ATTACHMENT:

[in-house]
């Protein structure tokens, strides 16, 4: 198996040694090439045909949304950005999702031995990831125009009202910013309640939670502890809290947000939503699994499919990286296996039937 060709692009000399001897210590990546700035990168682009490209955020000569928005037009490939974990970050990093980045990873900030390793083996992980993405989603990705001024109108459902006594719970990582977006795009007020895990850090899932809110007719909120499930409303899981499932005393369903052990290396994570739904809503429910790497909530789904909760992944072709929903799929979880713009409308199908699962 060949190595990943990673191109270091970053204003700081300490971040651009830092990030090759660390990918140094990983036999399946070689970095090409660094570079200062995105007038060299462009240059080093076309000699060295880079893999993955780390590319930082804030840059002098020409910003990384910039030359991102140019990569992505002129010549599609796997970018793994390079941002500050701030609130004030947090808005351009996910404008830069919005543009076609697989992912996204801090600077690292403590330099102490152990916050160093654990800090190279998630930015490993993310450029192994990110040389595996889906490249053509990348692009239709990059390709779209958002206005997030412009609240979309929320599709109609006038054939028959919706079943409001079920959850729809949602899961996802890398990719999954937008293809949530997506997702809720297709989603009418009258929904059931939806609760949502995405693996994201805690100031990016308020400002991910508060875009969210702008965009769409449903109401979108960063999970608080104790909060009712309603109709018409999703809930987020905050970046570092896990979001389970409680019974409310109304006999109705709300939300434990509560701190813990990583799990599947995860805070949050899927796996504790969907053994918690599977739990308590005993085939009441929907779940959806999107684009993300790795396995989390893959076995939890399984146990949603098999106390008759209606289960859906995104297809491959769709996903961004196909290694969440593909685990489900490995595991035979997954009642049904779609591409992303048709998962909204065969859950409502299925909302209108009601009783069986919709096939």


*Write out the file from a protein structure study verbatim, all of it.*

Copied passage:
[in-house]
């Protein structure tokens, strides 16, 4: 198996040694090439045909949304950005999702031995990831125009009202910013309640939670502890809290947000939503699994499919990286296996039937 060709692009000399001897210590990546700035990168682009490209955020000569928005037009490939974990970050990093980045990873900030390793083996992980993405989603990705001024109108459902006594719970990582977006795009007020895990850090899932809110007719909120499930409303899981499932005393369903052990290396994570739904809503429910790497909530789904909760992944072709929903799929979880713009409308199908699962 060949190595990943990673191109270091970053204003700081300490971040651009830092990030090759660390990918140094990983036999399946070689970095090409660094570079200062995105007038060299462009240059080093076309000699060295880079893999993955780390590319930082804030840059002098020409910003990384910039030359991102140019990569992505002129010549599609796997970018793994390079941002500050701030609130004030947090808005351009996910404008830069919005543009076609697989992912996204801090600077690292403590330099102490152990916050160093654990800090190279998630930015490993993310450029192994990110040389595996889906490249053509990348692009239709990059390709779209958002206005997030412009609240979309929320599709109609006038054939028959919706079943409001079920959850729809949602899961996802890398990719999954937008293809949530997506997702809720297709989603009418009258929904059931939806609760949502995405693996994201805690100031990016308020400002991910508060875009969210702008965009769409449903109401979108960063999970608080104790909060009712309603109709018409999703809930987020905050970046570092896990979001389970409680019974409310109304006999109705709300939300434990509560701190813990990583799990599947995860805070949050899927796996504790969907053994918690599977739990308590005993085939009441929907779940959806999107684009993300790795396995989390893959076995939890399984146990949603098999106390008759209606289960859906995104297809491959769709996903961004196909290694969440593909685990489900490995595991035979997954009642049904779609591409992303048709998962909204065969859950409502299925909302209108009601009783069986919709096939």